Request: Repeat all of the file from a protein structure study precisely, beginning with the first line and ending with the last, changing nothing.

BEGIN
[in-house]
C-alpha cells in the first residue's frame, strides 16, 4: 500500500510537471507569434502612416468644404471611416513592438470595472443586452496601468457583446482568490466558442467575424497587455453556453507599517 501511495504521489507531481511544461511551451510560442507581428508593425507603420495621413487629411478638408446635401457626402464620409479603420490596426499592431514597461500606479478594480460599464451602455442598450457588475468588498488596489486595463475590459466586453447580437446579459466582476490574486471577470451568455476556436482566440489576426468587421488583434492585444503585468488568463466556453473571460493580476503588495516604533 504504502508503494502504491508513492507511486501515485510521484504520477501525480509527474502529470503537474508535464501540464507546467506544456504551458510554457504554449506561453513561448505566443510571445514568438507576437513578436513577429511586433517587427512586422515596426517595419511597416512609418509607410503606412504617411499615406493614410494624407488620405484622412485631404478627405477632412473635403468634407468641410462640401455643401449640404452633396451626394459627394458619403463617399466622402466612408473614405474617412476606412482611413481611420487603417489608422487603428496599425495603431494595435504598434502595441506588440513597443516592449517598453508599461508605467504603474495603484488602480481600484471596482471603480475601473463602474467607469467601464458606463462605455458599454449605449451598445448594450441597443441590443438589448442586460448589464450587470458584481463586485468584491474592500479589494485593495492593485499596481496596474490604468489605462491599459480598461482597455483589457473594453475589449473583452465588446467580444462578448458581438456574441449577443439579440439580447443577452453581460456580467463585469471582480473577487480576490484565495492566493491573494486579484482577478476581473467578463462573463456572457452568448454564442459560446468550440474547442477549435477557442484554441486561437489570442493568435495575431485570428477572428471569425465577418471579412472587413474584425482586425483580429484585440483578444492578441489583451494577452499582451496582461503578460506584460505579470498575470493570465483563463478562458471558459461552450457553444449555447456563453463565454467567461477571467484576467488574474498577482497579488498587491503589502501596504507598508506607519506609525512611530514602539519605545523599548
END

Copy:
[in-house]
C-alpha cells in the first residue's frame, strides 16, 4: 500500500510537471507569434502612416468644404471611416513592438470595472443586452496601468457583446482568490466558442467575424497587455453556453507599517 501511495504521489507531481511544461511551451510560442507581428508593425507603420495621413487629411478638408446635401457626402464620409479603420490596426499592431514597461500606479478594480460599464451602455442598450457588475468588498488596489486595463475590459466586453447580437446579459466582476490574486471577470451568455476556436482566440489576426468587421488583434492585444503585468488568463466556453473571460493580476503588495516604533 504504502508503494502504491508513492507511486501515485510521484504520477501525480509527474502529470503537474508535464501540464507546467506544456504551458510554457504554449506561453513561448505566443510571445514568438507576437513578436513577429511586433517587427512586422515596426517595419511597416512609418509607410503606412504617411499615406493614410494624407488620405484622412485631404478627405477632412473635403468634407468641410462640401455643401449640404452633396451626394459627394458619403463617399466622402466612408473614405474617412476606412482611413481611420487603417489608422487603428496599425495603431494595435504598434502595441506588440513597443516592449517598453508599461508605467504603474495603484488602480481600484471596482471603480475601473463602474467607469467601464458606463462605455458599454449605449451598445448594450441597443441590443438589448442586460448589464450587470458584481463586485468584491474592500479589494485593495492593485499596481496596474490604468489605462491599459480598461482597455483589457473594453475589449473583452465588446467580444462578448458581438456574441449577443439579440439580447443577452453581460456580467463585469471582480473577487480576490484565495492566493491573494486579484482577478476581473467578463462573463456572457452568448454564442459560446468550440474547442477549435477557442484554441486561437489570442493568435495575431485570428477572428471569425465577418471579412472587413474584425482586425483580429484585440483578444492578441489583451494577452499582451496582461503578460506584460505579470498575470493570465483563463478562458471558459461552450457553444449555447456563453463565454467567461477571467484576467488574474498577482497579488498587491503589502501596504507598508506607519506609525512611530514602539519605545523599548